Once you’re in college, there is still help at hand if you find yourself struggling financially. The Higher Education Authority’s Student Assistance Fund is available to those who are struggling to cover the costs of books, rent, electricity bills, food, medical expenses, and a number of other issues, aside from fees. This is in addition to the SUSI grant. You need to contact the Access or Student Services Office in your college to apply for the Student Assistance Fund.
Most third-level institutions offers scholarships that vary from academic, sports, arts, research – it allows students to access additional supports – check as early as possible with the college you are hoping to go to about closing dates for applications. The HEA has a great list of bursaries and scholarships.
Uversity Scholarships For adult learners to help them gain a Bachelor’s Degree for the first time. The value of the Scholarships depends on the successful recipients’ circumstances and need. Payments are made monthly and are subject to continued academic registration and progress.
Brexit has not affected the grants available to eligible students. Students from Ireland will continue to be able to study in the UK and students from the UK will be able to study in Ireland with grant rules continuing to apply in the normal way.
People in International Protection System
This student support scheme aimed at people in International Protection System, provides grants for students who are in the protection system or at the leave to remain (but not deportation order) stage. It is aimed at people who wish to pursue either PLC courses in further education, undergraduate courses or postgraduate level course in higher education. More information and how to apply.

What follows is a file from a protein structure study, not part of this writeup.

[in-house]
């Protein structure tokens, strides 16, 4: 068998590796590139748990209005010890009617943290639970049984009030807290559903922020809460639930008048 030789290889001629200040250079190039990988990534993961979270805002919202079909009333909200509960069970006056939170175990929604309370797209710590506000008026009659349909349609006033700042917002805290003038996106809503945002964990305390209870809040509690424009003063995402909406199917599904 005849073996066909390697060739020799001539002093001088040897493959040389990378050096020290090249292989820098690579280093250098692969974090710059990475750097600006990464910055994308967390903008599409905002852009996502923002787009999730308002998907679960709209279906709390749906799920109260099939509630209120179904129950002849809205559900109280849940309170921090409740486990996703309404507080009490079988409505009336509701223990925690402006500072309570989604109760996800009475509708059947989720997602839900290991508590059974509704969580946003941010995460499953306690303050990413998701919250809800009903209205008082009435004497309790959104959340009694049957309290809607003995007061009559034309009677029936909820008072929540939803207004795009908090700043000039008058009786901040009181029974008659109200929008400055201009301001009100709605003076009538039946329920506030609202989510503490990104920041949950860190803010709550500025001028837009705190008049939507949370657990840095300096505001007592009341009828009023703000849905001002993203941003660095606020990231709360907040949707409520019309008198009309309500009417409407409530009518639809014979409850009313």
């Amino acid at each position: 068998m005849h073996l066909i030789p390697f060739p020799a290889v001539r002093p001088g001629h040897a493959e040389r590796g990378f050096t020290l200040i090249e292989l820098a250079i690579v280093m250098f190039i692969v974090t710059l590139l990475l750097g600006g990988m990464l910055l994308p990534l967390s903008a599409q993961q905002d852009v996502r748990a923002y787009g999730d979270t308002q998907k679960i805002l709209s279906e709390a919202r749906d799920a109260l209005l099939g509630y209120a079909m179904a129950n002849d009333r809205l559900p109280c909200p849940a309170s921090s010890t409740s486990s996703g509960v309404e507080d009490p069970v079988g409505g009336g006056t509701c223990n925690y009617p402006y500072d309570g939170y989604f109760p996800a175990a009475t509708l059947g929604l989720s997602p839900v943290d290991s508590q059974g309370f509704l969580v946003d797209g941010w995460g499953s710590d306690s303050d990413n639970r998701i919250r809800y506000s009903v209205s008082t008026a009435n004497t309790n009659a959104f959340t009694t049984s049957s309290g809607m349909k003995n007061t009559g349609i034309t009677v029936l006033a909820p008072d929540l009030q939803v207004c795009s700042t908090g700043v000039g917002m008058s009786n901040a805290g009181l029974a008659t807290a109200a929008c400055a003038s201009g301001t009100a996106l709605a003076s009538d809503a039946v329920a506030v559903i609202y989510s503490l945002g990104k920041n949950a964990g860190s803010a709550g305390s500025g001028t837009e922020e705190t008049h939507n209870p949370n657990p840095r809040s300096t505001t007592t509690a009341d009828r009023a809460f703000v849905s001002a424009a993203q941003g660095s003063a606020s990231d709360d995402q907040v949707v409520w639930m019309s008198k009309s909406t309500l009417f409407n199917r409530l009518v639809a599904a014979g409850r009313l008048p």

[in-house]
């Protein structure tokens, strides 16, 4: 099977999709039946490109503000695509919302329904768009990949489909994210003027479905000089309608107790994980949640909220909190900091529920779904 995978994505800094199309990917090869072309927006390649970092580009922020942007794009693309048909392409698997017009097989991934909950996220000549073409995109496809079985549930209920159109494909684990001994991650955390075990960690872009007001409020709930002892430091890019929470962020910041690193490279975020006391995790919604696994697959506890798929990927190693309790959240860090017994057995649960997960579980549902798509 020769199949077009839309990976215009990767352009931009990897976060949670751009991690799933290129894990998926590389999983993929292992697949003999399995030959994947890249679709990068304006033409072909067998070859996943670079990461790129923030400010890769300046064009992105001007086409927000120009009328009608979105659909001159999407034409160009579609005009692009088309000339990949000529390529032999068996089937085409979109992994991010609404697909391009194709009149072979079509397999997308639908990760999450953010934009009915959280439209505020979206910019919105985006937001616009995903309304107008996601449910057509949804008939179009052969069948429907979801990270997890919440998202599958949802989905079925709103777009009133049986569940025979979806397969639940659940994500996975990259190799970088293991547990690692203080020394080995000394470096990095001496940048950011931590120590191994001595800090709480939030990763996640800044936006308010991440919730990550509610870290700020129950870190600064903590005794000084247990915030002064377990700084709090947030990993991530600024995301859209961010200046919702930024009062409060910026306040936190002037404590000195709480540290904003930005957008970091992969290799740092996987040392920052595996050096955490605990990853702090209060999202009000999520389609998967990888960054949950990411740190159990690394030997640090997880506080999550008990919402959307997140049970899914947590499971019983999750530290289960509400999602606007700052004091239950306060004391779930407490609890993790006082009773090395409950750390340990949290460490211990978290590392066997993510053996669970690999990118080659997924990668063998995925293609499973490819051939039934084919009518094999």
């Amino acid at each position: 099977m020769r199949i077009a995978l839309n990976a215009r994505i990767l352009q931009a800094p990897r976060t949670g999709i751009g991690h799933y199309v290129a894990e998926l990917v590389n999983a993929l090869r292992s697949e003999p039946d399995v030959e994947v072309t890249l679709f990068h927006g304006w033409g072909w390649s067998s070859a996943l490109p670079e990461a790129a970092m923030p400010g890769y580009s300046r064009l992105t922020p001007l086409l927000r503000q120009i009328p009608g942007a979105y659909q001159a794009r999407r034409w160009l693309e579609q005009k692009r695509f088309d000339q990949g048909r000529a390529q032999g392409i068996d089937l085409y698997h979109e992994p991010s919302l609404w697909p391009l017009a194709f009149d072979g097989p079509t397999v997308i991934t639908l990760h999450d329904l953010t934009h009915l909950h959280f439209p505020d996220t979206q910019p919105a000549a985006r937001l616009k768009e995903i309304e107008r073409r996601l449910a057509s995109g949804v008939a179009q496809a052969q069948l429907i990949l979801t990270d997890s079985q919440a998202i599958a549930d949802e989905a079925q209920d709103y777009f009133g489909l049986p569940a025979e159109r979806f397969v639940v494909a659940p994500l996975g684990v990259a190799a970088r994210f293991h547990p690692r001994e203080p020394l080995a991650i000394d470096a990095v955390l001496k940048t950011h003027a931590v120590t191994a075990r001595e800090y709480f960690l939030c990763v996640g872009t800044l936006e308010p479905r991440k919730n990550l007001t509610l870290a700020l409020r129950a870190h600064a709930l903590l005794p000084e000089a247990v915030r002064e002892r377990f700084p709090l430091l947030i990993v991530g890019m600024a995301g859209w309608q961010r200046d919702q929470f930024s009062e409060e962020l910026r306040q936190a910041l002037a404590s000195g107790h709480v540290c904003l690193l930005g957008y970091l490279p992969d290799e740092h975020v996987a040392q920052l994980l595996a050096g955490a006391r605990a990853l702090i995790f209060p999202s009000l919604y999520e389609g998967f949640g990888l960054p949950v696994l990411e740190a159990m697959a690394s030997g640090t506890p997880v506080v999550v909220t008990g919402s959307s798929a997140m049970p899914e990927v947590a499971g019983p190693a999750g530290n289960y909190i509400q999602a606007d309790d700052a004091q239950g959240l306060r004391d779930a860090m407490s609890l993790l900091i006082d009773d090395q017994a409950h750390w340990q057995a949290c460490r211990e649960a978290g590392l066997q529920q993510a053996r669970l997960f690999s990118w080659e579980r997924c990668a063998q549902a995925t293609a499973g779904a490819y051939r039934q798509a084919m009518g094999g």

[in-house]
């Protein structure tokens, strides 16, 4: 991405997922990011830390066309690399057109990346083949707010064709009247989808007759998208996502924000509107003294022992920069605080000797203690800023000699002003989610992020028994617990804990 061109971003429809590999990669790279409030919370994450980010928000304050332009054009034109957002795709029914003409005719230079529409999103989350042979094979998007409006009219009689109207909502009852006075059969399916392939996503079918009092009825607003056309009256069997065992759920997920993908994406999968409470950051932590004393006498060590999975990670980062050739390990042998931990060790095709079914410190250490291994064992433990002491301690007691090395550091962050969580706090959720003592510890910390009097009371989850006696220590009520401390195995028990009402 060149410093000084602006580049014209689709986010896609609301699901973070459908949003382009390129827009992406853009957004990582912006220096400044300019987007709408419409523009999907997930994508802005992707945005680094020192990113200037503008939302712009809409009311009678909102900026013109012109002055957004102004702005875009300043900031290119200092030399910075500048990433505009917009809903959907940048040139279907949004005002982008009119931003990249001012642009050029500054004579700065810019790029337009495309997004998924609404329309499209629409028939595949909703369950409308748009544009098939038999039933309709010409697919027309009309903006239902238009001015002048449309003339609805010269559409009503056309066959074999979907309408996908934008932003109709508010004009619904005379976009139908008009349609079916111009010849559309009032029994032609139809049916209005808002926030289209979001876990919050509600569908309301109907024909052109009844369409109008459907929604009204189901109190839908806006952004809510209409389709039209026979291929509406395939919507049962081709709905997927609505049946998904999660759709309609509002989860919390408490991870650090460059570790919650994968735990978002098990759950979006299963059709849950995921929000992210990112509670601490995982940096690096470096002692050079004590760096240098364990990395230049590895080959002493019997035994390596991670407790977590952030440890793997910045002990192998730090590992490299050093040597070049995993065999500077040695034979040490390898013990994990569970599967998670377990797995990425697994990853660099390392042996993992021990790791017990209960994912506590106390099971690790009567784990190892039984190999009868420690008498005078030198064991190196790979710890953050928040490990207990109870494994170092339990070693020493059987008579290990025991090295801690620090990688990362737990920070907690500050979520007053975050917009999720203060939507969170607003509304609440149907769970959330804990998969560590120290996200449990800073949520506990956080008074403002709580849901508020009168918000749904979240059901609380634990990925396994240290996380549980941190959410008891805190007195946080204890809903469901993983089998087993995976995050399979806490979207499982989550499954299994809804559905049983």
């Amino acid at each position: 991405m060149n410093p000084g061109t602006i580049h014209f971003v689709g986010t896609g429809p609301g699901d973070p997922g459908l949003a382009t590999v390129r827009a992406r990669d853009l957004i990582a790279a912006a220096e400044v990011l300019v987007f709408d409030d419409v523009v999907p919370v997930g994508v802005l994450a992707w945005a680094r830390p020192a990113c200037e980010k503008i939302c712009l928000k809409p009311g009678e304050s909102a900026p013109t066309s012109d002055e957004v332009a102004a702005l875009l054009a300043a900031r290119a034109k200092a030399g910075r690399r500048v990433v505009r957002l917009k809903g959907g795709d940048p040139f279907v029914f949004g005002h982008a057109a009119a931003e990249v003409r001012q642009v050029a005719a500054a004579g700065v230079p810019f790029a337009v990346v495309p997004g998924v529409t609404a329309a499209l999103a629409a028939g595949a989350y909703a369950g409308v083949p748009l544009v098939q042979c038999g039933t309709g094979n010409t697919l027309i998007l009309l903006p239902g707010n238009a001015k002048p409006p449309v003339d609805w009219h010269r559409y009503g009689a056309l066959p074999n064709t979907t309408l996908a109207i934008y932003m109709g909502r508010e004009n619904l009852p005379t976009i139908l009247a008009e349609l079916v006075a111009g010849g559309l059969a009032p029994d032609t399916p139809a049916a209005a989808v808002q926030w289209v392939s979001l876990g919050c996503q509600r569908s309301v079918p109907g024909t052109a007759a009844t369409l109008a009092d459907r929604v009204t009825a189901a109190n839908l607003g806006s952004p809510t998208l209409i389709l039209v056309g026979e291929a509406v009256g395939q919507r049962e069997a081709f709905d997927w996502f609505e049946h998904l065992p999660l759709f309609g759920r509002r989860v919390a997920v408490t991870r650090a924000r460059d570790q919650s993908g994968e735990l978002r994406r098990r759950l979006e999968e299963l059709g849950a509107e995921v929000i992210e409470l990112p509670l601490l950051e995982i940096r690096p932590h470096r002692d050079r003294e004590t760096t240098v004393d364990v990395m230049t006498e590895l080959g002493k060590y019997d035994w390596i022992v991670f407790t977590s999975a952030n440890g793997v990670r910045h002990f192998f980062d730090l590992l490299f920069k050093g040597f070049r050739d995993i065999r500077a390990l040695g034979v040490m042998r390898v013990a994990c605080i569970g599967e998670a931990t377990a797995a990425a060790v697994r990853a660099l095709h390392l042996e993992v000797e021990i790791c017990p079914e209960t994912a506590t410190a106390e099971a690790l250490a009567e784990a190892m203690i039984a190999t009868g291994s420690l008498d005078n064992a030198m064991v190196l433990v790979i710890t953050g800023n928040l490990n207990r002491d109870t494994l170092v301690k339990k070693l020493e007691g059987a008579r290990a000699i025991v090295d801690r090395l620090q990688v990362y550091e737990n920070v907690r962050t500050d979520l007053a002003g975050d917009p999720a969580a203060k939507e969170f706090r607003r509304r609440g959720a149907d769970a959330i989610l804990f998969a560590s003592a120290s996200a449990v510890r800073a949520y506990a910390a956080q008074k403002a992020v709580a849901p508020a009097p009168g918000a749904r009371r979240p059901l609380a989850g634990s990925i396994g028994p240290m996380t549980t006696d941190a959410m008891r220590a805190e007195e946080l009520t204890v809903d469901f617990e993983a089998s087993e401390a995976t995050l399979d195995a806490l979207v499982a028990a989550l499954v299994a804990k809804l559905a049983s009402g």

Direct Provision – If someone is living in Direct Provision, they can apply for the Student Support Scheme for Asylum Seekers for help with the cost of going to third level education. The Student Support Scheme provides a similar level of financial support for international protection applicants as is provided for Irish students who are eligible for support under the SUSI grant scheme.
If you would like additional support or information, contact Crosscare Migrant Project (Dublin).
Eligible Ukrainian students living in Ireland can attend Solas approved Post Leaving Certificate (PLC) courses free of charge and will be offered financial assistance to help them with their course under the PLC Bursary for Displaced Persons (Ukraine) Scheme: More information.
University of Sanctuary Ireland (UoSI) Scholarships
University of Sanctuary Ireland is an Irish initiative to encourage and celebrate the good practice of universities, colleges and other education institutes in welcoming refugees, asylum seekers and other migrants into their university communities and fostering a culture of welcome and inclusion for all those seeking sanctuary. List of the Universities / Higher Education Institutes (HEIs) that offer Sanctuary Scholarships.
The Irish Refugee have produced a very helpful booklet Guide to Further and Higher Education for Refugees and people seeking Asylums.